Do Police Lie Under Oath in Court? Say It Ain’t So!


When I was starting out in this business almost 30 years ago, a very wise man told me that the first thing you’ll learn as a lawyer is cops lie and the second is that judges believe them. To highlight this phenomenon, Michelle Alexander, Associate Professor of Law at Moritz College of Law at The Ohio State University, recently penned a piece for The New York Times entitled “Why Police Lie Under Oath.”

It is widely accepted by those engrained in the police culture that: “Police officer perjury in court to justify illegal dope searches is commonplace. One of the dirty little not-so-secret secrets of the criminal justice system is undercover narcotics officers intentionally lying under oath. It is a perversion of the American justice system that strikes directly at the rule of law. Yet it is the routine way of doing business in courtrooms everywhere in America.”

Although it’s difficult to paint with a formulaic brush to determine why cops lie, it appears there are three reasons: (1) “because they can. Police officers know that in a swearing match between a drug defendant and a police officer, the judge always rules in favor of the officer;” (2) “criminal defendants are typically poor and uneducated, often belong to a racial minority, and often have a criminal record. Police know that no one cares about these people;” and (3) “Police departments have been rewarded in recent years for the sheer numbers of stops, searches and arrests.” In the war on drugs, federal grant programs have encouraged state and local law enforcement agencies to boost drug arrests in order to compete for millions of dollars in funding. Agencies receive cash rewards for arresting high numbers of people for drug offenses, no matter how minor the offenses or how weak the evidence.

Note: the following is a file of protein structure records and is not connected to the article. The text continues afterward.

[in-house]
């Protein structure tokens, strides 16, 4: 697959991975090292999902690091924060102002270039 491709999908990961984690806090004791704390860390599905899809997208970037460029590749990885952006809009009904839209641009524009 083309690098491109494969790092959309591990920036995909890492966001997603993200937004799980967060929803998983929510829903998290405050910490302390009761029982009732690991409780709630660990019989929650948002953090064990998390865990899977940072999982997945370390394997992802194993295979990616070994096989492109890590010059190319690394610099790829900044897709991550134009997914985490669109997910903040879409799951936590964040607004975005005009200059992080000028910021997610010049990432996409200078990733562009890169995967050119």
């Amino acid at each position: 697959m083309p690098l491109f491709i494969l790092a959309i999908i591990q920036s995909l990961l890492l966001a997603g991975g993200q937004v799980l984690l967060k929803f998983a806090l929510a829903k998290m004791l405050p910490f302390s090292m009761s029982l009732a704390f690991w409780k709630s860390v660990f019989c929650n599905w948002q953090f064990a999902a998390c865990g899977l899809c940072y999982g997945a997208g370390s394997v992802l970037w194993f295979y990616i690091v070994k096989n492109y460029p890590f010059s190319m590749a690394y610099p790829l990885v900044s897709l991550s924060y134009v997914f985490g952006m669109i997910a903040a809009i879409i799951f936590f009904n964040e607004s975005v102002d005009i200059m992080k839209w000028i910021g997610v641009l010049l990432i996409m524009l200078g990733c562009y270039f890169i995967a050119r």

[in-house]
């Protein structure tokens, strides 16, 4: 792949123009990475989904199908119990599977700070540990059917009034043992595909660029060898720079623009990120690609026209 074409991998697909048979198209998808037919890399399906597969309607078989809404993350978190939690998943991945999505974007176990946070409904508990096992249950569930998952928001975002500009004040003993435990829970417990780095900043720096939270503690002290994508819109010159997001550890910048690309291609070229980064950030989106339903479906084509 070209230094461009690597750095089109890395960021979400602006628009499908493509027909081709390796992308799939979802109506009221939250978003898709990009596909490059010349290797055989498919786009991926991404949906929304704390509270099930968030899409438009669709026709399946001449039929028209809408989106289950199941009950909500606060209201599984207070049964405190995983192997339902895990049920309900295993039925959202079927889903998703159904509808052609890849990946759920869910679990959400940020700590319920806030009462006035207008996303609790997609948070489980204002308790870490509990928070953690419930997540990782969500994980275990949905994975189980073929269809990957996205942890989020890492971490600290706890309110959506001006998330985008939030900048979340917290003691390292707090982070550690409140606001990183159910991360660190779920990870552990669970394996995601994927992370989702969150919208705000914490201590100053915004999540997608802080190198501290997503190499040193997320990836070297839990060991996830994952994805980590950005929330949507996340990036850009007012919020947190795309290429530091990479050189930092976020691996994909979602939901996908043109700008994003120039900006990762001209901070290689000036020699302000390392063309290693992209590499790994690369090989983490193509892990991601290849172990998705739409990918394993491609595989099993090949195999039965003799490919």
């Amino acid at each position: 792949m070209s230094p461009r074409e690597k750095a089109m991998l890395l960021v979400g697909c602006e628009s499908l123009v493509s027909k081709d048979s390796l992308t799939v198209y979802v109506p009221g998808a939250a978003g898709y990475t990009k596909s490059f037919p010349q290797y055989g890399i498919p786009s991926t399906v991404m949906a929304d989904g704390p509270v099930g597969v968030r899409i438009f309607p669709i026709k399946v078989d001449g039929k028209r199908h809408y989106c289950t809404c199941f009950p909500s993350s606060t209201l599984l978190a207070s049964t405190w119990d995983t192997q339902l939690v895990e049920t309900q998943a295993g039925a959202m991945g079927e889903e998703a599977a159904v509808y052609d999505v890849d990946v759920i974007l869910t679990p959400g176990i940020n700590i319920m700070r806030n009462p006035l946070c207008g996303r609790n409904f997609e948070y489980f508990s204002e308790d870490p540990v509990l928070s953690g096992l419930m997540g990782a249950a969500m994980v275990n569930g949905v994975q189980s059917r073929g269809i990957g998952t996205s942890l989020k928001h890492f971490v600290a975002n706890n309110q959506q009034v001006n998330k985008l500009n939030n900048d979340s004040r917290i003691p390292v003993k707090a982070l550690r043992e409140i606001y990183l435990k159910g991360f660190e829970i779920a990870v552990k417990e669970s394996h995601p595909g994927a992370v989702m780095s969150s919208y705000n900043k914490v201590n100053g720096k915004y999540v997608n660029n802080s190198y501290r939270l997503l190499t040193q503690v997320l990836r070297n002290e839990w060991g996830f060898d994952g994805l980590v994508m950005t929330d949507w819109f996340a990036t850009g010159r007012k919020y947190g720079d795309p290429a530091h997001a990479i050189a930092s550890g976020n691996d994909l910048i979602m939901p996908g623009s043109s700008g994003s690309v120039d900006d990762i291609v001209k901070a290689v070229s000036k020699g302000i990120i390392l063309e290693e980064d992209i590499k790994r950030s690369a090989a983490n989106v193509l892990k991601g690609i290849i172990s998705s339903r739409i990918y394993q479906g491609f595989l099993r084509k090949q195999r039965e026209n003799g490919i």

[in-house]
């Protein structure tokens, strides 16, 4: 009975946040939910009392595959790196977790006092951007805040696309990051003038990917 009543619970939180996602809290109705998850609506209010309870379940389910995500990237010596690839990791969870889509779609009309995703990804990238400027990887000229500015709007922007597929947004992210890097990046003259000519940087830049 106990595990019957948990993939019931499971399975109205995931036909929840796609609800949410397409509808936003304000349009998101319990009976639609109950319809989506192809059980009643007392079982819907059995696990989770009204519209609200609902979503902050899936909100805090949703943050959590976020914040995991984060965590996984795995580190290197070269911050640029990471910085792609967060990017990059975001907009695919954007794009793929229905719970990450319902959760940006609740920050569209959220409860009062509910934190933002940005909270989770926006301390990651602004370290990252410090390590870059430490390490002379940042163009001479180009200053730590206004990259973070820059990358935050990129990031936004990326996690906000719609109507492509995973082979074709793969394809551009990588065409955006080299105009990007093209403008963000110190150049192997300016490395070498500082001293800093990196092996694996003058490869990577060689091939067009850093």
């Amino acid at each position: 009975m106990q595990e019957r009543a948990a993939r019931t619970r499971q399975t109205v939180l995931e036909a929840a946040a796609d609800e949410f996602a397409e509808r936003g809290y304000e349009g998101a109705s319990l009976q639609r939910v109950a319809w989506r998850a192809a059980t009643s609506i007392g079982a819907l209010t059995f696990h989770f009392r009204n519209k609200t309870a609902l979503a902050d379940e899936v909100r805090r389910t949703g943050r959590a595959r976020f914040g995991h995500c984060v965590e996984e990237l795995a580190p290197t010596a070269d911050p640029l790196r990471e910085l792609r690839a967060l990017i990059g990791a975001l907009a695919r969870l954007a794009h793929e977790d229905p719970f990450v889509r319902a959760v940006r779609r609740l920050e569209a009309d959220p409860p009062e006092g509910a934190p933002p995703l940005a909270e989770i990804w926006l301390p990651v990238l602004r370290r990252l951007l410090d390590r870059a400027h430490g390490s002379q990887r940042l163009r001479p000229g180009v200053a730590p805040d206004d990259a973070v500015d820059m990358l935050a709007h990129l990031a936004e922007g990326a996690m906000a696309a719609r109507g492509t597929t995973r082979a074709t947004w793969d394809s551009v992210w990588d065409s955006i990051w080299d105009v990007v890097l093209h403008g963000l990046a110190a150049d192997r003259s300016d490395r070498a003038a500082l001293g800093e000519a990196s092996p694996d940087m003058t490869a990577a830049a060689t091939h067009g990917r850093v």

Professor Alexander concludes by noting that “[e]xposing police lying is difficult largely because it is rare for the police to admit their own lies or to acknowledge the lies of other officers. This reluctance derives partly from the code of silence that governs police practice and from the ways in which the system of mass incarceration is structured to reward dishonesty. But it’s also because police officers are human.”

Take a gander at Professor Alexander’s article in the New York Times.

New York Times Article: Why Police Lie Under Oath